Monday, March 24, 2014
O'Brien sees little separation between QBs
By Tania Ganguli
ORLANDO, Fla. -- These comments from Texans coach Bill O'Brien raised some eyebrows today:
"I think the thing is, to me, there's not a lot of separation," O'Brien said on "NFL AM." "And there are more quarterbacks than just three. Obviously the three guys that everybody talks about -- Blake (Bortles), Teddy (Bridgewater) and Johnny [Manziel]. They’re good players. They’ve had great college careers. But there are other guys out there. You’ve got (AJ) McCarron. You’ve got (Zach) Mettenberger. You’ve got Logan Thomas. You’ve got (Tom) Savage. You’ve got (Jimmy) Garoppolo. I mean, I can go right down the list. To me, you’ve got 10 to 12 guys you’ve got to do a great job of evaluating and make the best pick possible wherever you pick these guys. So I just see a lot of good quarterbacks."
His response came to a question posed by Steve Wyche of NFL Network about whether one of the available quarterbacks is worth the No. 1 overall pick. It was a tough question to answer, O'Brien said.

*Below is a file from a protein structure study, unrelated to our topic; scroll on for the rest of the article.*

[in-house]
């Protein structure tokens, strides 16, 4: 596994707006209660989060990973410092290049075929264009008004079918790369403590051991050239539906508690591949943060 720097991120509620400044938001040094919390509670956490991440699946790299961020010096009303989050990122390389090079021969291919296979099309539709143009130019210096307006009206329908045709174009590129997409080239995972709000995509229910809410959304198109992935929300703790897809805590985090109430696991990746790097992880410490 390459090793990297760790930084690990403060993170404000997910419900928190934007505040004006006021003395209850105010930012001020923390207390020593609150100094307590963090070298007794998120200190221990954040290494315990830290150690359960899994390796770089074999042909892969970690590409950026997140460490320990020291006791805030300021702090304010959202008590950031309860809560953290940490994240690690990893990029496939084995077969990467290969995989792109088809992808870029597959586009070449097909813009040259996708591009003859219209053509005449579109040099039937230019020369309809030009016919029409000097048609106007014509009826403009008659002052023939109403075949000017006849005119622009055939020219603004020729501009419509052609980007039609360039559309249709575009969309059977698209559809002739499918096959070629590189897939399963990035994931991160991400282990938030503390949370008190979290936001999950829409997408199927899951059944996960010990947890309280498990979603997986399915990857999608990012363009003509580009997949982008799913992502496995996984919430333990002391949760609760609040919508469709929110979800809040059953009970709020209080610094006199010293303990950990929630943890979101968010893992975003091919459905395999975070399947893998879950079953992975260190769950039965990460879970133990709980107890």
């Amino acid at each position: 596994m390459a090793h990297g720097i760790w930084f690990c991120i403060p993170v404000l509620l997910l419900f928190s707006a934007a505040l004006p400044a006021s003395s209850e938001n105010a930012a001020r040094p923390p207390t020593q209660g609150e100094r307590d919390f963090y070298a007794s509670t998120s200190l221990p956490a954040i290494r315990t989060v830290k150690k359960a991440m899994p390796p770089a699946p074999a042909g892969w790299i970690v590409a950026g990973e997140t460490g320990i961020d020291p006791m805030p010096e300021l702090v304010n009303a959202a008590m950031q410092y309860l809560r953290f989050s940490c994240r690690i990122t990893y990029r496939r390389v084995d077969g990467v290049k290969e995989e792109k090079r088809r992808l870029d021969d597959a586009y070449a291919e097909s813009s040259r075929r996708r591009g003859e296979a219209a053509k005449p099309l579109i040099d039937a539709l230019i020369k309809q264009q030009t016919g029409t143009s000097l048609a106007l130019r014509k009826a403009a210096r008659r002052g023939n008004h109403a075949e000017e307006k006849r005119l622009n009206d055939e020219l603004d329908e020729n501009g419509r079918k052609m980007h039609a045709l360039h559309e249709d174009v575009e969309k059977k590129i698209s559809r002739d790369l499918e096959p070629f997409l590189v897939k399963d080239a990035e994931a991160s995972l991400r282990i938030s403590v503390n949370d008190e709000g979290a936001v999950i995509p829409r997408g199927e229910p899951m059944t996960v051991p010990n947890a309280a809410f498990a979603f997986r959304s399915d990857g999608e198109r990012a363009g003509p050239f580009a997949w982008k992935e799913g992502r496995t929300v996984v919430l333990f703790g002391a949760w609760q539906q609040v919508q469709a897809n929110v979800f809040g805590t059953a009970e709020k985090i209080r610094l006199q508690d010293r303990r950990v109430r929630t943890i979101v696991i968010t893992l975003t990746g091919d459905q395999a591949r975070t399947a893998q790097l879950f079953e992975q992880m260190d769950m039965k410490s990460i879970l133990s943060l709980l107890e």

It's good when it's easy. I checked in with a few people involved in the Colts' process for taking Andrew Luck and will get more into that later.
As for O'Brien's thoughts, that doesn't sound like a coach with his mind made up. Taking that a step further, if you don't see much separation between the best quarterback in this draft (whomever you think that is) and the fourth or fifth best, what's the harm in waiting until the second round?
The Texans have made it clear for some time that a rookie quarterback would be joining their fold. O'Brien reiterated that this morning, adding he wasn't sure exactly where in the draft the Texans would take that quarterback.
It's possible that once this evaluation is over, O'Brien and general manager Rick Smith will fall in love with one of the quarterbacks available in the draft. That's the only circumstance under which they should take one first overall. I've said it before and I'll keep right on: This is one position where certainty is imperative.